Nancy Schlossberg logs into her Zoom chat and greets ten of her peers from the Aging Rebels discussion group. She loves being able to look into the eyes of her friends, even though they aren’t meeting in person because of COVID-19.
The group, ranging from 60-91 years of age, addresses an array of topics related to growing older, such as loneliness, loss of a spouse, relationships, anxiety, and physical limitations. Today, they’re discussing the effects of their environment on aging.
They talk about how their moods are affected by the outside world and how people perceive their bodies. They’re sometimes written off or dismissed by younger people, health care providers, and physicians in their daily lives.
Laughter, smiles, and jokes intersect the serious subjects, and there’s a joyful camaraderie between them.
Schlossberg, 91, is co-leader of the Aging Rebels, along with her friend Michael Karp. She’s a professor emerita at The University of Maryland, a professional counselor, and an author. Helping lead the group for the past two years is deeply meaningful for her.
When COVID-19 arrived in Florida in March, the Rebels had to move their meetings online, like millions of people worldwide. But a gap in digital skills presented obstacles.
“Myself and others in the group were running into problems with how to use Zoom and other programs,” Schlossberg says. “We realized we needed help adjusting to this new world.”
A Pew Research study from 2017 revealed that 73% of Americans who are 65 and older said they need help setting up electronic devices such as computers and tablets. 23% said they were only a little confident when using electronic devices, while 11% said they were not comfortable.
Senior Friendship Centers, where the Aging Rebels formerly met in person, stepped in to help the group set up Zoom meetings and invite members to a program that teaches older people how to use new technology. Crystal Rothhaar, communications director for the Friendship Centers, believes it is crucial for people’s health to have access to digital communication.
“When our centers were closed from March through May, we had so many people suffering because they were isolated,” Rothhaar says. “We wanted to have a digital option for people because mental health is so important in a time like this.”
Rothhaar points out that the effects of isolation can be severe, especially on older people. A report out of Brigham Young University shows that “lack of social connection heightens health risks as much as smoking 15 cigarettes a day or having alcohol use disorder.”
Senior Friendship Centers Manager April Moschini says the organization had around 700 in-person visitors per week before COVID-19. Now, an estimated 100 visitors come to SFC a week, and strict precautions are in place.
Moschini says that many of the older people who arrive in person don’t have access to devices, and they show up to have communication and break isolation. But by venturing into public places for these needs, older people are taking a risk.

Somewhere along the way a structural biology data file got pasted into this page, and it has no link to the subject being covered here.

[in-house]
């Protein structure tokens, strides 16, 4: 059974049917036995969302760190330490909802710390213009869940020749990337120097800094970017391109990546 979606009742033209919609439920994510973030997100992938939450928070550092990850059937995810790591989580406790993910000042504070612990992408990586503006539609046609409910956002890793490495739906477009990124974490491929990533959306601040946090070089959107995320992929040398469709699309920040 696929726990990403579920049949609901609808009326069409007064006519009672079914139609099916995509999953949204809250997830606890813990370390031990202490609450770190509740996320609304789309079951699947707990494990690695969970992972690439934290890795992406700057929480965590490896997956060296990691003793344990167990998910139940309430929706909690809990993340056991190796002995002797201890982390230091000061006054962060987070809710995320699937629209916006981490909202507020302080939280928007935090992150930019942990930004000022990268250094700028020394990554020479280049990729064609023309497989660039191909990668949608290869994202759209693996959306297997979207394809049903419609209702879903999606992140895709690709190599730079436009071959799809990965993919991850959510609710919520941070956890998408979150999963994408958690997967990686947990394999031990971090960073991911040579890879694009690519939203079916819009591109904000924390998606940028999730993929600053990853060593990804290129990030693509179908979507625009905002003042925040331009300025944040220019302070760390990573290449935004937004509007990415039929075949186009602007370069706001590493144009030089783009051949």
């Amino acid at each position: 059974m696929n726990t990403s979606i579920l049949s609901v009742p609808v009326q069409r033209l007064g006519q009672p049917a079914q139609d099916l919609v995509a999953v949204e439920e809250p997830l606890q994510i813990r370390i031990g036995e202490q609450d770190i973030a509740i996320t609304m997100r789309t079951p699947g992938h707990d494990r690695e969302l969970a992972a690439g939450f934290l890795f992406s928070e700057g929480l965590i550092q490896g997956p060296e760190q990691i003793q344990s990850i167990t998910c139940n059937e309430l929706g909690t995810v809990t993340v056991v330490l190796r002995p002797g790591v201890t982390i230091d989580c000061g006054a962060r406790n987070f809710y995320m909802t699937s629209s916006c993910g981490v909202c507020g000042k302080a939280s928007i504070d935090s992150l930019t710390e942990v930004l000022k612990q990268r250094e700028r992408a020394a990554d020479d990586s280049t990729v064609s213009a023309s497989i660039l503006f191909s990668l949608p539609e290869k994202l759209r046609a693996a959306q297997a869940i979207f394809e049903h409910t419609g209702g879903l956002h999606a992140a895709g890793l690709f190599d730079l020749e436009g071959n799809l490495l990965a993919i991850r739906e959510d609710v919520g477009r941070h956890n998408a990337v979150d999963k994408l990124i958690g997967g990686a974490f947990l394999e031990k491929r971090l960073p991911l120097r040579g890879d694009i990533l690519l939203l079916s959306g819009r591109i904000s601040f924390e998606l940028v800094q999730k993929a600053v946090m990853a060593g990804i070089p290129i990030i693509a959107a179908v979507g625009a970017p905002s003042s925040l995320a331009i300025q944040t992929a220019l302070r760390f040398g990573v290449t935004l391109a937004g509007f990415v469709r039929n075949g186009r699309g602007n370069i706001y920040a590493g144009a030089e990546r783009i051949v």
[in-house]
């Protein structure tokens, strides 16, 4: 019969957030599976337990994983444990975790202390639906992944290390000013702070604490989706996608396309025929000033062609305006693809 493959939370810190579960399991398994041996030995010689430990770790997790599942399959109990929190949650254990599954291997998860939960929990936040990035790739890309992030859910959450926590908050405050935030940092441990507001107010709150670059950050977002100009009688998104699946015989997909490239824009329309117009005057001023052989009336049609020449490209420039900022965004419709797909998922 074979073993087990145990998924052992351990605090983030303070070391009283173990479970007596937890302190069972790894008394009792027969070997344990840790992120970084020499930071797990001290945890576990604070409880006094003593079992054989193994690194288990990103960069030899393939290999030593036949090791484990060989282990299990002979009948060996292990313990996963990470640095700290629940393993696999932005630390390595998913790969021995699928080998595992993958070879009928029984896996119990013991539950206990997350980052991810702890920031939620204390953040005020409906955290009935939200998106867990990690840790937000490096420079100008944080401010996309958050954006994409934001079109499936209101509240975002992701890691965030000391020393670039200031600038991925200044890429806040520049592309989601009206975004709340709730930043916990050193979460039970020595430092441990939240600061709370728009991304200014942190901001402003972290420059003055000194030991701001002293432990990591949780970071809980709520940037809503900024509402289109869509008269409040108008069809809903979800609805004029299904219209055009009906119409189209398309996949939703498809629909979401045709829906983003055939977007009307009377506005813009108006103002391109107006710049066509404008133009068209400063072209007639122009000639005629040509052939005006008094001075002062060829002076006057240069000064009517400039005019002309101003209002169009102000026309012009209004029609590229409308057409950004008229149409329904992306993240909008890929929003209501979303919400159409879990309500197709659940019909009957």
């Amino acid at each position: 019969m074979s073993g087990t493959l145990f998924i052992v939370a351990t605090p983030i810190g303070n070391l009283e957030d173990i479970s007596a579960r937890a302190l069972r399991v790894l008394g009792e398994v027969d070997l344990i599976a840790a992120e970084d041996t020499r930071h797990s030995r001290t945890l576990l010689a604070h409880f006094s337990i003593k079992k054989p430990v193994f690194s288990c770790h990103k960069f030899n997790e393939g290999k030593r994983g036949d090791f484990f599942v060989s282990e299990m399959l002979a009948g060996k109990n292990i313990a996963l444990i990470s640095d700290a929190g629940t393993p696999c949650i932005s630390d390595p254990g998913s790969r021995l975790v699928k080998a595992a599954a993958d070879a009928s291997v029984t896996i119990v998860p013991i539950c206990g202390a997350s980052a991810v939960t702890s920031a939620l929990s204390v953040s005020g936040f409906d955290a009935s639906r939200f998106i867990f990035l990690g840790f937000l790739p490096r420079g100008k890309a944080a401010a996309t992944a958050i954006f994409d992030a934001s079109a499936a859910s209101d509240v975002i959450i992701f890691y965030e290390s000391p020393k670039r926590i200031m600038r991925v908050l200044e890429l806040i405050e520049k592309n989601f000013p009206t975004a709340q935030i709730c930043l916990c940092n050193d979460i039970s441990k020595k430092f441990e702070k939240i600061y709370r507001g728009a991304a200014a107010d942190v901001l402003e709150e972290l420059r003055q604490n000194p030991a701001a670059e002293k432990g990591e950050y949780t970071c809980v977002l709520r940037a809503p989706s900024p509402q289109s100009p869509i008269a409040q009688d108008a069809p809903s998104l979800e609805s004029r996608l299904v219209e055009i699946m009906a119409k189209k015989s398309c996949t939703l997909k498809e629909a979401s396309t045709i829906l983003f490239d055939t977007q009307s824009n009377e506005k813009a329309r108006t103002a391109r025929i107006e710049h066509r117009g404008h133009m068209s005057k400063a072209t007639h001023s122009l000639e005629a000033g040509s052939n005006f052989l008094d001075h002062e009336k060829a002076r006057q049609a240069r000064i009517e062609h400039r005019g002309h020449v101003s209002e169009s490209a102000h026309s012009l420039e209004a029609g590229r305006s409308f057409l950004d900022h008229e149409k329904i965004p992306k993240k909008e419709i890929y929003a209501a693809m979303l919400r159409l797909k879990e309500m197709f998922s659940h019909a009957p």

That’s where organizations like the Sarasota Technology Users Group come in, providing access to technology for those in need.
STUG’s volunteers rely on donations to refurbish computers, webcams, and other types of equipment. Those donations have been down this year due to COVID-19, and they’re asking people with extra technology to visit the organization’s donation page and contribute.
Beyond working to provide access to technology, STUG also hosts web trainings, where session leaders discuss new internet tools and apps available, along with providing tutorials on YouTube, converting files, and more. In late November, 88 participants logged in to a STUG Zoom meeting to sharpen their digital literacy.
Suncoast Technical College offers technology classes as part of its Adult & Community Enrichment Center; State College of Florida has an “absolute beginners” introduction to using a computer; and the Osher Lifelong Learning Center at Ringling College has a variety of courses to help people adapt to new technology.
Public libraries have been priceless public assets during the pandemic for those in need, providing mobile hotspots, digital training and resources for residents. Sarasota, Manatee, Charlotte, and DeSoto county libraries offer various services, including training and links to resources that can help increase digital competency.
While Schlossberg talks about the bonding and fun that Aging Rebels brings to her life, she also stops to recognize that there’s a certain privilege in being able to connect, have discussions, and avoid isolation during the pandemic. A woman who came to their in-person meetings has been absent at their Zoom meetings because she lacks the necessary technology and training.
“People who are on the other end of the divide, it’s a different story,” Schlossberg says. “The challenges are enormous, but it’s great that people are working to address them.”
- Senior Friendship Centers
- Sarasota Technology Users Group
- ACE at SCTI
- Osher Lifelong Learning Center
- Sarasota County Libraries
- Manatee County Libraries